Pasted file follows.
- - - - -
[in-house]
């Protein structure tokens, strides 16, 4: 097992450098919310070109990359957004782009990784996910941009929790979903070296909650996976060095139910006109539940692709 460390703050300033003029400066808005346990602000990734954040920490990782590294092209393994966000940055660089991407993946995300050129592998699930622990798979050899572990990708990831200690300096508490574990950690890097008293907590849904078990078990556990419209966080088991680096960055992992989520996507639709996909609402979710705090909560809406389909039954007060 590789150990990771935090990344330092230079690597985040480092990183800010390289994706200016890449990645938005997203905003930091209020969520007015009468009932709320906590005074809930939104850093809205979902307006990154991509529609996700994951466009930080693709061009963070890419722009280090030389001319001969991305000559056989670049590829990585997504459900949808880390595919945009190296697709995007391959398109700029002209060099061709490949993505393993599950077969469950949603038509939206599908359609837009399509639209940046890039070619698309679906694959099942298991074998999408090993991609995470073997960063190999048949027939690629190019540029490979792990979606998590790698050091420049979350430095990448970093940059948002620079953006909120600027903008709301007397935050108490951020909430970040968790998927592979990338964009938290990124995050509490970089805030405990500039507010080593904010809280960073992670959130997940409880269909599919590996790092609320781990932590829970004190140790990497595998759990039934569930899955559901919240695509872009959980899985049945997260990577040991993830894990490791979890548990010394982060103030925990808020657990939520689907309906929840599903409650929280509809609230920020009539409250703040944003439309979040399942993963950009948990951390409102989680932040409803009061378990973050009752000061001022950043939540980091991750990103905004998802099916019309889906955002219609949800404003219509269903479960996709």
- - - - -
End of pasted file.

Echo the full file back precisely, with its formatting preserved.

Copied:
[in-house]
């Protein structure tokens, strides 16, 4: 097992450098919310070109990359957004782009990784996910941009929790979903070296909650996976060095139910006109539940692709 460390703050300033003029400066808005346990602000990734954040920490990782590294092209393994966000940055660089991407993946995300050129592998699930622990798979050899572990990708990831200690300096508490574990950690890097008293907590849904078990078990556990419209966080088991680096960055992992989520996507639709996909609402979710705090909560809406389909039954007060 590789150990990771935090990344330092230079690597985040480092990183800010390289994706200016890449990645938005997203905003930091209020969520007015009468009932709320906590005074809930939104850093809205979902307006990154991509529609996700994951466009930080693709061009963070890419722009280090030389001319001969991305000559056989670049590829990585997504459900949808880390595919945009190296697709995007391959398109700029002209060099061709490949993505393993599950077969469950949603038509939206599908359609837009399509639209940046890039070619698309679906694959099942298991074998999408090993991609995470073997960063190999048949027939690629190019540029490979792990979606998590790698050091420049979350430095990448970093940059948002620079953006909120600027903008709301007397935050108490951020909430970040968790998927592979990338964009938290990124995050509490970089805030405990500039507010080593904010809280960073992670959130997940409880269909599919590996790092609320781990932590829970004190140790990497595998759990039934569930899955559901919240695509872009959980899985049945997260990577040991993830894990490791979890548990010394982060103030925990808020657990939520689907309906929840599903409650929280509809609230920020009539409250703040944003439309979040399942993963950009948990951390409102989680932040409803009061378990973050009752000061001022950043939540980091991750990103905004998802099916019309889906955002219609949800404003219509269903479960996709």